“It’s garden season!” declares Melinda Myers, a gardening expert who is the host of “Melinda’s Garden Moments,” which airs on 50 network TV stations across the U.S., and author of over 20 gardening books, including Can’t Miss: Small Space Gardening.
This spring and summer when you get outside and start your gardening and landscaping projects, she urges you to steer away from toxic plants that could be dangerous for your pets. Years ago when she helped a friend landscape her yard, her pal’s Golden Retriever ate everything they’d planted within a week.
“Luckily the dog was fine, but the landscaping was in bad shape,” she recalls with a chuckle. “That gave me a totally different perspective on poisonous plants and landscaping.”
Myers suggests that when gardeners plan their planting projects, they review the comprehensive lists of plants that are toxic for cats, dogs and horses at the ASPCA’s website (www.aspca.org). Some of the most widely used spring and summer plants that are potentially dangerous for pets include:
1. English Ivy.
This Old World vine with lobed evergreen leaves and black, berrylike fruit is popular indoors as a houseplant and outside as a ground plant or in containers. But, it is toxic to pets, leading to abdominal pain, drooling, vomiting and diarrhea. As Myers says, “You’ll have a mess to clean up.”
These colorful, flowering shrubs are a favorite of gardeners in spring, and are also popular gift plants. But ingestion of just a few leaves can cause serious problems, including vomiting, diarrhea, weakness, drooling and in severe cases, even coma and death. As with any time you suspect your pet has ingested a poisonous plant, call your veterinarian immediately.
This common evergreen with needle-like leaves has a toxin that causes trembling, lack of coordination, and difficulty breathing. It can also cause significant gastrointestinal irritation and cardiac failure, which can result in death. Its effects extend beyond dogs and cats: “People who have horses are used to not having yew near their stables,” Myers says.
4. Castor Bean.
This seed of the castor oil plant is very toxic not just for pets but humans as well, causing severe abdominal pain, vomiting, diarrhea, seizures, coma and death. “One seed can kill a small child,” Myers warns.
These fragrant Easter favorites are highly toxic to cats; even ingestion of a small amount can lead to severe kidney damage. Because Myers has three cats who love to “chow down” on plants in her home, if someone gives her a lily, she locks it away in a room where Roma, Max and Frankie can’t reach it.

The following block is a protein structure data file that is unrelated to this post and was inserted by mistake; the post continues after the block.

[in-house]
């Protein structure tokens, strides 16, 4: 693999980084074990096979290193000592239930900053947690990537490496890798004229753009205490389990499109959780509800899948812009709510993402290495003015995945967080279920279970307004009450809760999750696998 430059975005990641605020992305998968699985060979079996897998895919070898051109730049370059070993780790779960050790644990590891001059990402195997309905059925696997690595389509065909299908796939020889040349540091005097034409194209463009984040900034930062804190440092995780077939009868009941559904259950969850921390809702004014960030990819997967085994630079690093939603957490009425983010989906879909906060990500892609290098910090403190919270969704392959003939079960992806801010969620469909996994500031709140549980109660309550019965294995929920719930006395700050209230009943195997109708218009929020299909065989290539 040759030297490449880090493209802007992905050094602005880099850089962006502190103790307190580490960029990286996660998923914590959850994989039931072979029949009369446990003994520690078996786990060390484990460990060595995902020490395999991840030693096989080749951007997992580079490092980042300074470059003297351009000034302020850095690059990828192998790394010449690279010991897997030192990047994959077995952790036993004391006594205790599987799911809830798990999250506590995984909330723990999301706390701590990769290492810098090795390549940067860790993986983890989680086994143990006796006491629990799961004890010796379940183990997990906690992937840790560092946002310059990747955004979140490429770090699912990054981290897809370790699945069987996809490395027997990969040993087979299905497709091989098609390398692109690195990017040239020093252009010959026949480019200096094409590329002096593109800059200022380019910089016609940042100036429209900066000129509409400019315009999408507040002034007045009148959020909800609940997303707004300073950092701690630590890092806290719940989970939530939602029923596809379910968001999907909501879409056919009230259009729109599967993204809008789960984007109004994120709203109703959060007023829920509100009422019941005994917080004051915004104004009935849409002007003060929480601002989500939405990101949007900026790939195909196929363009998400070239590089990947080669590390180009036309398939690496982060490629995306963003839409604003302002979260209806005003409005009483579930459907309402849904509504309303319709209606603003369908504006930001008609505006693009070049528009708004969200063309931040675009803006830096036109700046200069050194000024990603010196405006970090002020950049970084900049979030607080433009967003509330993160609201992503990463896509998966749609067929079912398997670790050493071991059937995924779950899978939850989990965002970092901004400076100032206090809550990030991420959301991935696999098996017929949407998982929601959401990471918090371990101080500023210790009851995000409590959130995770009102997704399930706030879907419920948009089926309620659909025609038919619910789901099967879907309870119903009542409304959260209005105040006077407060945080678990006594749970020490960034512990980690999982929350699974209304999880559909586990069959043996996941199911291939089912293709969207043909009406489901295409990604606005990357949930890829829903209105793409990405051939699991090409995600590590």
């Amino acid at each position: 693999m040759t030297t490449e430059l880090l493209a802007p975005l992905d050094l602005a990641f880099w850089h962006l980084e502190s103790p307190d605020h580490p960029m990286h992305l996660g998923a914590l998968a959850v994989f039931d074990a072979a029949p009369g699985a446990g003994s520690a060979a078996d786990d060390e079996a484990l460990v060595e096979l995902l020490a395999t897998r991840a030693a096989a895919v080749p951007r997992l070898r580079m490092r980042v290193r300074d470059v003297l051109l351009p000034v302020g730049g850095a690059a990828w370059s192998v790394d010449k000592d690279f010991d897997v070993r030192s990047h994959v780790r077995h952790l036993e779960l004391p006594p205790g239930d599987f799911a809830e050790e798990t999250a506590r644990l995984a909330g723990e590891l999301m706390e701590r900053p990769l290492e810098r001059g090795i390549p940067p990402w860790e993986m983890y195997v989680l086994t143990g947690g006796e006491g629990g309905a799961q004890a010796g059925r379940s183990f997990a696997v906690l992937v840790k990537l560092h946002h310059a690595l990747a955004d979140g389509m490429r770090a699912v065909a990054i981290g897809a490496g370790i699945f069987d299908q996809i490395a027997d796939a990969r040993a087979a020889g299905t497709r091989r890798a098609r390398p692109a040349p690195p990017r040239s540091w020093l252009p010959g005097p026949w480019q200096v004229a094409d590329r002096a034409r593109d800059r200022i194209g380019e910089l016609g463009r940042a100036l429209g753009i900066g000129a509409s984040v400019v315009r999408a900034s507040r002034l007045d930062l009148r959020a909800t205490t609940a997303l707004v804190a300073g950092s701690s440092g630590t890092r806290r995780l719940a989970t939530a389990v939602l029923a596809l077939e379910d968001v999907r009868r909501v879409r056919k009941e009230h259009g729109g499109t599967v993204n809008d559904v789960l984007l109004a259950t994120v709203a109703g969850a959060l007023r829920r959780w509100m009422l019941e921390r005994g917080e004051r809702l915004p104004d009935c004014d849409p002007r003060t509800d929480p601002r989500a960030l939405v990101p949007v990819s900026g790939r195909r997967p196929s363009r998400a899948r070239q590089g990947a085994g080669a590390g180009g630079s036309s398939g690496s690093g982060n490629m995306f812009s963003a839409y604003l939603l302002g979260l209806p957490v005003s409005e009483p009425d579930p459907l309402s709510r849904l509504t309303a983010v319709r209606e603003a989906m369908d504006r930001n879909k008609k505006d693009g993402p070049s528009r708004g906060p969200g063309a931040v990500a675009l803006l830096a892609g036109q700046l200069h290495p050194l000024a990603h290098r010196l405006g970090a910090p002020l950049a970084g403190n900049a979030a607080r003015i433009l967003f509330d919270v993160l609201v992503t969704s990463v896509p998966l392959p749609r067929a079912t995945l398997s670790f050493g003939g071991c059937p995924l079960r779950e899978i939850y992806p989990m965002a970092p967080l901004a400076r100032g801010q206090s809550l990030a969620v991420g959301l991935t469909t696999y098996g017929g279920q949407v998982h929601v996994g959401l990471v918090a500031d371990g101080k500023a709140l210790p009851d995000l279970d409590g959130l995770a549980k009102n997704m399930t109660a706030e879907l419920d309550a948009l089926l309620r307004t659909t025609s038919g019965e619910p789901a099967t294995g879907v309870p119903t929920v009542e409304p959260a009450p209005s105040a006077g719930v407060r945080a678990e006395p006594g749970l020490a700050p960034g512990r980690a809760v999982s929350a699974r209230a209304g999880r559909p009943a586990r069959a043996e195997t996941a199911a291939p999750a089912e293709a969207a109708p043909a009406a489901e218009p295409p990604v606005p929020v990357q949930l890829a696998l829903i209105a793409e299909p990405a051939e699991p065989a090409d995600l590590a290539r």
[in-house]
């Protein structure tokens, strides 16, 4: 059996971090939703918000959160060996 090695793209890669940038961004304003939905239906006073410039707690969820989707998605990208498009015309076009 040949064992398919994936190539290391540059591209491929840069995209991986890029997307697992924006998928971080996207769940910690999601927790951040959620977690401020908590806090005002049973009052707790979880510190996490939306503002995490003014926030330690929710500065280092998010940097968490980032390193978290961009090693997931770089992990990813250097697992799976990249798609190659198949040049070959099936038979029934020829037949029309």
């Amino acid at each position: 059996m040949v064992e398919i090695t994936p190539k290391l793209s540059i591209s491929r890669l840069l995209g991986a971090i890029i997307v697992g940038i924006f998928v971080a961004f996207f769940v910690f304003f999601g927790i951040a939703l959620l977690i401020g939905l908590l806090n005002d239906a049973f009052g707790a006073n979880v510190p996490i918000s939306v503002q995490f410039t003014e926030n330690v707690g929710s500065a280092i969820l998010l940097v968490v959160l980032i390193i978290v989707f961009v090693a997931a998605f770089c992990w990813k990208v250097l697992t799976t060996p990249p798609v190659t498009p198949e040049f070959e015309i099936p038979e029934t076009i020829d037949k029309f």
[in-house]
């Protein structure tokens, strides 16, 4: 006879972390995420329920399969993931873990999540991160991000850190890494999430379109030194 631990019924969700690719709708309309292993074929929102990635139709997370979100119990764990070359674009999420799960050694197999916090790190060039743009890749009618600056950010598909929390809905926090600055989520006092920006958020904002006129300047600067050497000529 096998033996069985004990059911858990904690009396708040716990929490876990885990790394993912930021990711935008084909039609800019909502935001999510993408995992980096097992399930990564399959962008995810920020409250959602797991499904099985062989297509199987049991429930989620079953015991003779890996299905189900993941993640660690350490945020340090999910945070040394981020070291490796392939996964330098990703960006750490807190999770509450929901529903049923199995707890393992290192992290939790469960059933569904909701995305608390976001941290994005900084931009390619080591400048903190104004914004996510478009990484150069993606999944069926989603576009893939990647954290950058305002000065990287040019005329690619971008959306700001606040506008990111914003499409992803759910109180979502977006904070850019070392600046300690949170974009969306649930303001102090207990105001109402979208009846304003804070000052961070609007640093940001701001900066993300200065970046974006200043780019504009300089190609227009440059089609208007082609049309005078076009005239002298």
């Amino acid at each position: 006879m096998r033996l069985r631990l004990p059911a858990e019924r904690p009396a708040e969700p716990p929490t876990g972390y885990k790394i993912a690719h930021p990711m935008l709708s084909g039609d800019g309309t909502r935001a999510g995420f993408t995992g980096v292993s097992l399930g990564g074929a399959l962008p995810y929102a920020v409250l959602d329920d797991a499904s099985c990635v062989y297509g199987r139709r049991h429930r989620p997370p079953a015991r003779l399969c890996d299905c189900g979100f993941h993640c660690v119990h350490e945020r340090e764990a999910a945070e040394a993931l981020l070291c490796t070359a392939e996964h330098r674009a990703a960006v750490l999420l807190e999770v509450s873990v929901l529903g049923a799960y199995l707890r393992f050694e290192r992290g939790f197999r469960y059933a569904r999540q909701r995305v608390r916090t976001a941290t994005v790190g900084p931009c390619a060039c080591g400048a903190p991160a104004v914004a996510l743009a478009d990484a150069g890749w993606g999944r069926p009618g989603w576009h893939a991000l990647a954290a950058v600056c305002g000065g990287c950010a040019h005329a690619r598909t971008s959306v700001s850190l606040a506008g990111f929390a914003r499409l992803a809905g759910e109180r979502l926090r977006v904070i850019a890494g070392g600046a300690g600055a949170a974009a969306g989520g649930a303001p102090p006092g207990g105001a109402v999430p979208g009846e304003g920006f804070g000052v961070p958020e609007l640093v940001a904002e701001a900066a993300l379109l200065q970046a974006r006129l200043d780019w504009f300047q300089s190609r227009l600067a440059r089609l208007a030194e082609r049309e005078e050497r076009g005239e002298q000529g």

6. Tulip and daffodil bulbs.
Be careful to keep these perennial bulbs out of reach of your pets, as they can cause intense gastrointestinal irritation, drooling, loss of appetite, depression of the central nervous system, convulsions and cardiac abnormalities. The plants themselves are safe, so once the bulbs are in the ground it should be fine – unless your dog digs them up.
Plants aren’t the only part of gardening that can harm your pet. For example, Myers suggests dog owners steer clear of cocoa bean shell mulch, which is popular with gardeners who want to conserve moisture and suppress weeds. But since it is made from the husk of cocoa beans, and chocolate is toxic to dogs (vomiting and muscle tremors are symptoms), other mulching options such as shredded leaves, straw or pine needles should be used instead.
Pesticides are poisonous and should be stored away from pets. Eco-friendly alternatives include corn gluten meal, which prevents weed seeds from germinating, and insecticidal soap, which kills pests but “not the good bugs that eat the bad bugs,” according to Myers.
She also suggests alternatives to slug baits, “which are among the most toxic things on the market.” Some options include products with iron phosphate, such as Sluggo or Escar-Go! The traditional method of placing beer in a saucer can be effective, but far from ideal if your dog or cat decides to eat the slugs and drink the beer – which can happen!
Ultimately, by familiarizing yourself with the plants and gardening products that are harmful with pets, you’ll be able to beautify your home and property safely.
“It is possible to have a beautiful landscape that both you and your pets can enjoy,” Myers says. “As a pet owner, you don’t want to tempt them. We all want to be responsible.”
Freelance journalist Jen Reeder used to get gardening help from her calico cat Pretzel, who also liked digging holes.